This article is part of "Safe Sesh", a VICE harm reduction campaign produced in collaboration with The Loop and the Royal Society for Public Health. Read more from the editorial series here.
New-age music plays. A young blonde woman in her pyjamas sparks a lighter, then takes four long hits from a translucent pipe. Vapour fills the chamber, then her lungs, then the air. The substance is DMT, a drug found naturally in plants, and which is said to occur in the human body when one is near death. The woman relaxes into her beanbag and closes her eyes, beginning to hallucinate. Several minutes later she opens her eyes again, smiling and telling her co-host about "little men with pointed hats", before painting a picture of pink and blue cats.
The young woman is Nellie, her co-host is Rens and, together with their friend, Bastiaan, they present a show on YouTube called Drugslab. Each episode runs about 15 minutes, and features one of them doing a different drug every week. Highlights include Nellie crying at the cuteness of a teddy bear while tripping on 2C-B, a psychedelic drug similar to MDMA; her describing to Bastiaan the feeling of GHB as "like tiny pussy tingles"; and Rens cracking up at the similarity between boxing gloves and lobster claws while wobbling out on ketamine.
Oh, and this is funded by the Dutch government.
Drugslab airs as an extension of the TV programme Spuiten en Slikken ( Shoot and Swallow) and is produced by the Dutch public broadcasting association BNN. Despite only being in existence for nine months, Drugslab has over 430,000 subscribers and over 16 million views. Its intention, per its YouTube bio, is to "take in the drugs you want us to try. We do this in the name of science so we can show you what the effect of drugs are on the human body."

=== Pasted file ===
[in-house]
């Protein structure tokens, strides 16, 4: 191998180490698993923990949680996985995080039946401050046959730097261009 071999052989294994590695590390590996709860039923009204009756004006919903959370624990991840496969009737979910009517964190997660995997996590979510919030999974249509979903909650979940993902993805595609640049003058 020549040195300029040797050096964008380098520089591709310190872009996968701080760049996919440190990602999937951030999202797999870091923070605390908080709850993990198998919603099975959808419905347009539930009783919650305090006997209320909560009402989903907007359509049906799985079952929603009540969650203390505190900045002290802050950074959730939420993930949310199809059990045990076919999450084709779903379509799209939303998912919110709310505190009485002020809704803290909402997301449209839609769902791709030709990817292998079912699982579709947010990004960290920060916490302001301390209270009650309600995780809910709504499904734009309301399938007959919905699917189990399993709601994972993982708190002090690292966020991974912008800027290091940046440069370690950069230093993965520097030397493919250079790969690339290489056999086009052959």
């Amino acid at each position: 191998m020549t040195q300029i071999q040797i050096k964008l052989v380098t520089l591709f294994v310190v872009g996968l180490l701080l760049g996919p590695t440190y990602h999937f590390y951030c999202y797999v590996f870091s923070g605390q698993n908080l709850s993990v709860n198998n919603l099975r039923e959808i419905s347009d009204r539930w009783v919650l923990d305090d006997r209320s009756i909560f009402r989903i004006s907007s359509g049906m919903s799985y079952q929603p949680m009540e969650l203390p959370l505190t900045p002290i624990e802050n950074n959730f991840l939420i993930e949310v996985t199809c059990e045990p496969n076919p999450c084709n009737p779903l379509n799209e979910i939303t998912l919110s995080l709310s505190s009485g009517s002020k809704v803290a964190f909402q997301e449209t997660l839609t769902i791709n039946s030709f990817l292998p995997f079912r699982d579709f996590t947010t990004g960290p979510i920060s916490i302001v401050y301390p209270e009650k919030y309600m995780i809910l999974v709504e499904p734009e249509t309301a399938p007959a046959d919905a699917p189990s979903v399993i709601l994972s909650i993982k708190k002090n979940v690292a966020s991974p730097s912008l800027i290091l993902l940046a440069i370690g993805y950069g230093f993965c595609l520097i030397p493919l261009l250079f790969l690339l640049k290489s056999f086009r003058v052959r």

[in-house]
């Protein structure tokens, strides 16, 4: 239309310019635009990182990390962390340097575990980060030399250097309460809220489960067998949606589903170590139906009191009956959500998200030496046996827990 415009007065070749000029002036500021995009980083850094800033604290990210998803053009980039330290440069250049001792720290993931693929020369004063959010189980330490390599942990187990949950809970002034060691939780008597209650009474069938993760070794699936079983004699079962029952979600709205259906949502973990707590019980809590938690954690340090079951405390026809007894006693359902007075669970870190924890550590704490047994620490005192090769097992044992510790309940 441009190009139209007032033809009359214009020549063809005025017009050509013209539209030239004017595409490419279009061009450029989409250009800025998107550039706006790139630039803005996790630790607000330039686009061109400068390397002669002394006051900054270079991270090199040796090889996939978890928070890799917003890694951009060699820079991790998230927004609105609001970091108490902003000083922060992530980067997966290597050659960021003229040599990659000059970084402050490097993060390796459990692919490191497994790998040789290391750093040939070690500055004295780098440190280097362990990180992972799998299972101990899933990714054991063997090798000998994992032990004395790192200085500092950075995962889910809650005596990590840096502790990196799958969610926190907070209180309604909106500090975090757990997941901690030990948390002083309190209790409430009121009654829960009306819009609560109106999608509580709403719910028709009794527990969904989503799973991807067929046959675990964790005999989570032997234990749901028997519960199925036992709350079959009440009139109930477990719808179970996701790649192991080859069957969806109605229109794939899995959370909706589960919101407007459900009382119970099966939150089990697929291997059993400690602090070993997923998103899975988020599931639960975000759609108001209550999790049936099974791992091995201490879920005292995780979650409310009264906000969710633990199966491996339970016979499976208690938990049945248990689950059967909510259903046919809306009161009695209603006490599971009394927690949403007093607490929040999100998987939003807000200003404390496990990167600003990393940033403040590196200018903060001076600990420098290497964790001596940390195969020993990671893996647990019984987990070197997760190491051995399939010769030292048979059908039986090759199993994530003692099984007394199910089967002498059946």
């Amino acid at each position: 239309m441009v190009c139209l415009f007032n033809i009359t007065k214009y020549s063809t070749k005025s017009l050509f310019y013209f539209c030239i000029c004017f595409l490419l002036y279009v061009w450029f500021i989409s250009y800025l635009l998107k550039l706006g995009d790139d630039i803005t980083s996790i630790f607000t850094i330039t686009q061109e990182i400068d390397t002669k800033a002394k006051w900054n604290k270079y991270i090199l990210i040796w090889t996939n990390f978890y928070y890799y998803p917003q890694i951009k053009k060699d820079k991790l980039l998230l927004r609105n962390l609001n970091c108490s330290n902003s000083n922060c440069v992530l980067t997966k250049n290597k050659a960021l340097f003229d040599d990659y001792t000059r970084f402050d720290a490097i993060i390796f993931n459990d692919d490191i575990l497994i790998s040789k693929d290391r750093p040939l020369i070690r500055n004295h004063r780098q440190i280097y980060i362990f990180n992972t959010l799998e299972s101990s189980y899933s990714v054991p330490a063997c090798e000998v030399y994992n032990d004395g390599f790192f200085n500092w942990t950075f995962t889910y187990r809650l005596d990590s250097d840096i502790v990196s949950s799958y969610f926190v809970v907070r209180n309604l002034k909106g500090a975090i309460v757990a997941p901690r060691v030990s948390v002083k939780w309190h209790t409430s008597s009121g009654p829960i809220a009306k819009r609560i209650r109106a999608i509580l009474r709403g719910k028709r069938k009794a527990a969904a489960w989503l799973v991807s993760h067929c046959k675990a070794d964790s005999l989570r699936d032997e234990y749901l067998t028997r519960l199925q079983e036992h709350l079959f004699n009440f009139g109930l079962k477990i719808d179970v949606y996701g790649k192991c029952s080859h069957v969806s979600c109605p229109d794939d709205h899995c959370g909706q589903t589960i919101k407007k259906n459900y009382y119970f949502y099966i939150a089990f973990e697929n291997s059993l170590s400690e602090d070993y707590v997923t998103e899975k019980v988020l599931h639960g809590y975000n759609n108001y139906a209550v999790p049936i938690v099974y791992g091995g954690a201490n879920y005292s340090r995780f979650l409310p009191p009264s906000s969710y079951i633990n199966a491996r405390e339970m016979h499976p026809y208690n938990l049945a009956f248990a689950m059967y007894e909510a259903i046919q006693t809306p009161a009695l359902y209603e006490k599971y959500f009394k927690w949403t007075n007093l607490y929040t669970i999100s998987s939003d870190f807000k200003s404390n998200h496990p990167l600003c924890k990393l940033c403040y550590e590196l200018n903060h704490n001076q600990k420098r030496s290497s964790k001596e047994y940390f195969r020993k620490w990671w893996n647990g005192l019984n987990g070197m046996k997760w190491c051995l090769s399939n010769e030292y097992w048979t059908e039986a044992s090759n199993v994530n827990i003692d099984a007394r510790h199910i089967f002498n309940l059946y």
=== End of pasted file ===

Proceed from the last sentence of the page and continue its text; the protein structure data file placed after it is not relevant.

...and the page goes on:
Its aim, at heart, is harm reduction – with factors like heart rate monitoring and dosage advice balancing out the wide-eyed grins and glass-eyed half-comas. It also places welcome emphasis on comedowns, filming epilogues hours and days after each trip, occasionally featuring Rens, Bastiaan or Nellie in states of emotional disarray.
"Knowing about the risks, and general education about drugs, is very important," Nellie tells me. "I learned from my past that if young people want to experiment with drugs they will definitely try, but they don't want to become addicts or poisoned. My hope is to create an openminded, honest and intelligent way of looking at drugs: don't close your eyes to the problem, but talk about it."
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Drugslab comes as our need for sound education at home is at an all-time high. The street purity of cocaine and heroin reached highs of between 43 and 74 percent in 2016, up from below 20 in 2010. The purity and amount of MDMA in ecstasy is also way up, contributing to the deaths of 57 people in 2015. Spice is wreaking havoc on vulnerable people on our streets and in our prisons. In fact, with 3,674 drug deaths overall that year – a UK record nobody wanted to achieve – you could say that the need to educate people about how to use drugs as safely as possible has become a national issue.
Something like Drugslab, it turns out, would be a good place to start.